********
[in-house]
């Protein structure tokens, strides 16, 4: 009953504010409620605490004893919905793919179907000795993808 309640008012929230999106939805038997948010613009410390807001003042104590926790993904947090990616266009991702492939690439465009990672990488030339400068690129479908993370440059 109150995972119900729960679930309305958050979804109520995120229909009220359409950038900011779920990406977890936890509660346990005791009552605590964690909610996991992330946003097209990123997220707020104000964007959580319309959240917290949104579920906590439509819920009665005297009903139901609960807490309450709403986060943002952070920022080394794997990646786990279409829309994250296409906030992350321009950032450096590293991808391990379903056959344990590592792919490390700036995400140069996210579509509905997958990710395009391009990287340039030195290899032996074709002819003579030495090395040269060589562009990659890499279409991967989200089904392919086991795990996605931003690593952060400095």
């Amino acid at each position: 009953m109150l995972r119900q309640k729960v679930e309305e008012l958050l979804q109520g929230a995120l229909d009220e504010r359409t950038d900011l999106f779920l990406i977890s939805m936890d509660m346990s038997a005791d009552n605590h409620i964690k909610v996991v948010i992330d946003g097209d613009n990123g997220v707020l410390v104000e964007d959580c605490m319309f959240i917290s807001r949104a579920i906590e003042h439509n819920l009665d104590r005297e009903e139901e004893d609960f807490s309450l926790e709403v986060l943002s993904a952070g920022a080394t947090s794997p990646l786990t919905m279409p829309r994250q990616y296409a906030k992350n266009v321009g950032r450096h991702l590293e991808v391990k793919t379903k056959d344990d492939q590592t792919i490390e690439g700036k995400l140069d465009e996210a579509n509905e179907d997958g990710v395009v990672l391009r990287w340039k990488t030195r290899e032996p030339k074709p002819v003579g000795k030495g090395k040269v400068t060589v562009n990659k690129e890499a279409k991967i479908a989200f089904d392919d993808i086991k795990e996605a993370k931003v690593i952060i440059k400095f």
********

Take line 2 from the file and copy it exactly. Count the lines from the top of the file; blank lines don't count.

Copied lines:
């Protein structure tokens, strides 16, 4: 009953504010409620605490004893919905793919179907000795993808 309640008012929230999106939805038997948010613009410390807001003042104590926790993904947090990616266009991702492939690439465009990672990488030339400068690129479908993370440059 109150995972119900729960679930309305958050979804109520995120229909009220359409950038900011779920990406977890936890509660346990005791009552605590964690909610996991992330946003097209990123997220707020104000964007959580319309959240917290949104579920906590439509819920009665005297009903139901609960807490309450709403986060943002952070920022080394794997990646786990279409829309994250296409906030992350321009950032450096590293991808391990379903056959344990590592792919490390700036995400140069996210579509509905997958990710395009391009990287340039030195290899032996074709002819003579030495090395040269060589562009990659890499279409991967989200089904392919086991795990996605931003690593952060400095």